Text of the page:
The Parthenon is probably the most well known site in Athens and for good reason. Built in 447BC, it’s a wonder that so much of the structure remains intact despite the fires, the invasion of the Ottoman Empire, then the invasion of the Venetians - not to mention the petty pillaging. It is as close to a miracle as you can get.
The structure itself is absolutely breathtaking. Sitting atop Acropolis Hill, the Parthenon is visible from most parts of the city but it's the up close and personal view that really leaves a lasting impression.
I did my research before I set off to the Parthenon and from everything I read I was intent to:
a) Start early to avoid the rush.
b) Buy the combo ticket to get in to see other Ancient sites, and
c) Wear shoes with good grip as the steps up to the Acropolis are marbled and slippery.
A few days out from leaving for Athens, the news coverage showed temperatures in Athens were reaching nearly 40 degrees and that the Acropolis was being closed from the hours of 11am until 3pm for safety reasons. Starting early was my top priority.
And so began another early morning in Athens. The Acropolis opens up at 8am so that was the aim - be at the ticket box at 8am. I arrived at 9.30am. After a 30 minute walk and a Greek donut in my belly, I was pleasantly surprised to see that the line at the ticket box was only 6 people long and the steps to the top were empty.
Some forewarning, the steps to the ticket box are the hardest part but from there onwards it's a piece of cake. And the reward for your efforts? Well just look at it.
Top facts about the Acropolis and Parthenon:
The Parthenon is the big pillared structure on the top of Acropolis Hill. The Acropolis itself consists of the Parthenon and a few other structures the Parthenon was built in 447BC.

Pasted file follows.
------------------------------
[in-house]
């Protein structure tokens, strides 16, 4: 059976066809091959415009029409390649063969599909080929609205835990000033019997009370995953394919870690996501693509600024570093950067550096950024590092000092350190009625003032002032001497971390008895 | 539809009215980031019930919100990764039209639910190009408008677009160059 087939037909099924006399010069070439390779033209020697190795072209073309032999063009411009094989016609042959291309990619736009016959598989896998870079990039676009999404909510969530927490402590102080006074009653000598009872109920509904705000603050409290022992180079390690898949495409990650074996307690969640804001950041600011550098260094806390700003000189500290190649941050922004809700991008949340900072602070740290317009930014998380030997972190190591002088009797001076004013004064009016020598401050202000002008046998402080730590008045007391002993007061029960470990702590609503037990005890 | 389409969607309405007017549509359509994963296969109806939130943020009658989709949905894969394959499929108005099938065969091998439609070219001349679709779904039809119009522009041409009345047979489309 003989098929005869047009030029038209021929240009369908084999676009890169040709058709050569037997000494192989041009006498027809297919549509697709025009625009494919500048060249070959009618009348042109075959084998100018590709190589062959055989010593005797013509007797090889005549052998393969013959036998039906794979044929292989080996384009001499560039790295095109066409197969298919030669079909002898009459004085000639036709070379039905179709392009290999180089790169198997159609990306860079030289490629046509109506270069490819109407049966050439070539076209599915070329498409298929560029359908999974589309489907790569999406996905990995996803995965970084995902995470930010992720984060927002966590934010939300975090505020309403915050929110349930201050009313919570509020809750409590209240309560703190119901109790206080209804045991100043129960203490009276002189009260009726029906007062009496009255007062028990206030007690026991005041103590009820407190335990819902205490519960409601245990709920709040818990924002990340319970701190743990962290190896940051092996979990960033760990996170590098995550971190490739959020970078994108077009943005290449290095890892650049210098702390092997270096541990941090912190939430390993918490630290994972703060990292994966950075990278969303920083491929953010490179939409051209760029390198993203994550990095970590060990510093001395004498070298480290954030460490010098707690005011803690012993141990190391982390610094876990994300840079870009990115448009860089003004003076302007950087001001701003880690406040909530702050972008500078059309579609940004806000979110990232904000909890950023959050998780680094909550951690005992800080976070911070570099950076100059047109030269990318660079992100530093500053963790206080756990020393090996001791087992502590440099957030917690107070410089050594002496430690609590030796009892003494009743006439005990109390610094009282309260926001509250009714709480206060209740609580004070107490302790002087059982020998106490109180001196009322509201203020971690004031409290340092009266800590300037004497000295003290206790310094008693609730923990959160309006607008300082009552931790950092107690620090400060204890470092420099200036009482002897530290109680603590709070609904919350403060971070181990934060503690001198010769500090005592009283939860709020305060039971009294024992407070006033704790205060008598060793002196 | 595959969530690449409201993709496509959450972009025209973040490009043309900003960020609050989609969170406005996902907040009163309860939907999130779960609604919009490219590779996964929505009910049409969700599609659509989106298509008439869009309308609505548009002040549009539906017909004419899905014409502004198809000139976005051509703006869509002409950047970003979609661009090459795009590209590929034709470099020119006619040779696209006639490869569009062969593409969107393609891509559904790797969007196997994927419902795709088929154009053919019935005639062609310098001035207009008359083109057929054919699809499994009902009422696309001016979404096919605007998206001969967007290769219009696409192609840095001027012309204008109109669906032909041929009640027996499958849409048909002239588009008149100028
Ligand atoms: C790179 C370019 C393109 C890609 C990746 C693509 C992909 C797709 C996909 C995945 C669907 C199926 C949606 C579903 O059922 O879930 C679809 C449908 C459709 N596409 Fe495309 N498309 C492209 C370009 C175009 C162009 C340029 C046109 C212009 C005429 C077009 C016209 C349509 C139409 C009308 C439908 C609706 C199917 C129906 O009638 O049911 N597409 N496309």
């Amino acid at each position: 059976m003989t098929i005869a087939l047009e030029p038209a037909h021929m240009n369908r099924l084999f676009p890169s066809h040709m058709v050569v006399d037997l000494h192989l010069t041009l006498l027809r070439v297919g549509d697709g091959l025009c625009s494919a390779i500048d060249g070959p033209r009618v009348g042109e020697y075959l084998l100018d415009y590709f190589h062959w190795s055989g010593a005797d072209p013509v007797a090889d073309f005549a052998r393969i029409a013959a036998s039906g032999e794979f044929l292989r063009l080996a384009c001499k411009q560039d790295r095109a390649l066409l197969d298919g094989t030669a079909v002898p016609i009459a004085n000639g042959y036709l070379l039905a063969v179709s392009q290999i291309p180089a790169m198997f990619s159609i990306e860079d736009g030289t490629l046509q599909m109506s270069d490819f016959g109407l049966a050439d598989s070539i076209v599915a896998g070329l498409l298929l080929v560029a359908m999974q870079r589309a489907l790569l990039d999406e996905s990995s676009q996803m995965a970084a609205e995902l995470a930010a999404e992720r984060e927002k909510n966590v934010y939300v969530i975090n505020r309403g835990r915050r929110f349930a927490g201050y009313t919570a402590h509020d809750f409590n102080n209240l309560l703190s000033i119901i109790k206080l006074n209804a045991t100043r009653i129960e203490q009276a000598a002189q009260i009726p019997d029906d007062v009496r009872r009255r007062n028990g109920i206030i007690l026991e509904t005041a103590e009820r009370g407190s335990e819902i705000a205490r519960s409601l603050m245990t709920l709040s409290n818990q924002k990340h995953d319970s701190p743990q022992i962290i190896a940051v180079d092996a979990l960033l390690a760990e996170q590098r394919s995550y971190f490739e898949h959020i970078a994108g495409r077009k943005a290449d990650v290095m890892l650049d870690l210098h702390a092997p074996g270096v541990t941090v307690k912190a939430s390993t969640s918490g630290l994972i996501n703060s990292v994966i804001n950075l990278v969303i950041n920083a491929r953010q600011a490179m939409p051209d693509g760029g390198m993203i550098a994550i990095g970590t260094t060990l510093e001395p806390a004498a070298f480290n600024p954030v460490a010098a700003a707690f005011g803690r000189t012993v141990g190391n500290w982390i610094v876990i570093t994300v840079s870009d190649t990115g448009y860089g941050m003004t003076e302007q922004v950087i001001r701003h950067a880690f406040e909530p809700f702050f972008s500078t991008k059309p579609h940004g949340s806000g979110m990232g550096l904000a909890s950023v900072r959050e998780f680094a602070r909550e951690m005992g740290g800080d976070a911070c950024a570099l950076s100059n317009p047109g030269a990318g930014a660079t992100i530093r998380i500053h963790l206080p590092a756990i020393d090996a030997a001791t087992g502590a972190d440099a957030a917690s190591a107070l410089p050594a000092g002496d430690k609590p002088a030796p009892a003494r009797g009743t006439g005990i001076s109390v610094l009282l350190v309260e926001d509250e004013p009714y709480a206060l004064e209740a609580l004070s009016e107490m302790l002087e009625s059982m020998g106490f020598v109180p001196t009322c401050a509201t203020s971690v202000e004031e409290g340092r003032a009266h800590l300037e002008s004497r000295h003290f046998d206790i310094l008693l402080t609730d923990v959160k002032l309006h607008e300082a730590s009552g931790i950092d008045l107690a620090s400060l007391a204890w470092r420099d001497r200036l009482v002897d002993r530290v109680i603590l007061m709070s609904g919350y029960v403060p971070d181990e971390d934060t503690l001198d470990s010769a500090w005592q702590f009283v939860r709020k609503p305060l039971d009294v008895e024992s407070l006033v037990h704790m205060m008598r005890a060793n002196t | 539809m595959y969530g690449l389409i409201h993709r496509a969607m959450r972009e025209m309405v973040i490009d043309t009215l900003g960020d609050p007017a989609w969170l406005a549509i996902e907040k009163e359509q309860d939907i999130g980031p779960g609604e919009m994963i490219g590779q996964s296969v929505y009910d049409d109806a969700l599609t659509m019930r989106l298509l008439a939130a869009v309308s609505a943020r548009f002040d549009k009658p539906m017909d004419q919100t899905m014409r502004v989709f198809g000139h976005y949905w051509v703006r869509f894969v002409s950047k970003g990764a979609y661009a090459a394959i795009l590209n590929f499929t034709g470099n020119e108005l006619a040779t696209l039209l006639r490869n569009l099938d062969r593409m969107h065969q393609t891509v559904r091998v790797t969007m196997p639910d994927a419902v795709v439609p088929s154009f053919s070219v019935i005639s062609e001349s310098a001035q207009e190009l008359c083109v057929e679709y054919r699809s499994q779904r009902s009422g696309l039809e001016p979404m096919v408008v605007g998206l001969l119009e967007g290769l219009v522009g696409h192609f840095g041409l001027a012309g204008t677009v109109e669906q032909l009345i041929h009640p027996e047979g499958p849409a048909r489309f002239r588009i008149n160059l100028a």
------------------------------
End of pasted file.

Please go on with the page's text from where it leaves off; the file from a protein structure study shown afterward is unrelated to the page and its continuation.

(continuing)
The Parthenon has suffered significant damage over the years, the first instance of which was caused by fire. When a major fire broke out in the third century AD, the Parthenon's roof and much of the sanctuary's interior were destroyed.
In the sixth century AD it was converted into a Christian church. The renovations made to The Parthenon inevitably led to the removal of some of the original sculptures.
After the invasion of the Turkish Ottoman Empire in 1453AD, The Parthenon was converted into a mosque, leading to more renovations.
In 1687, the Parthenon was severely damaged by an explosion, the result of conflict between the occupying Ottomans and the attacking Venetians. The Ottoman's had ammunition stored inside The Parthenon, which was ignited when a mortar hit. The explosion destroyed the Parthenon's roof and many columns.
In 1806, some sculptures were removed from the Parthenon by the Earl of Elgin. These sculptures are currently housed in the British Museum in London. The subject of ongoing debate, Greece has been trying for many years to have the sculptures returned to Athens.
If you're able to, visit the Acropolis Museum before you go to the Acropolis itself. There's not too much information about the Acropolis up there on the hill and frankly, your time is better spent marvelling rather than reading. On top of that, the Acropolis Museum is very informative, beautifully laid out and filled with ancient artefacts from the Acropolis. What's more, entry costs just €5 - it's well worth a visit.
A ticket to see the Parthenon is now €20 and a combo ticket is €30. The combo ticket gives you access to 6 sites in total so if you plan on visiting a few different sites, it's well worth the extra €10. Most other sites cost from 4 to 8 to enter.
Definitely wear shoes with decent grip - the marbled walkways must be a nightmare in wet weather.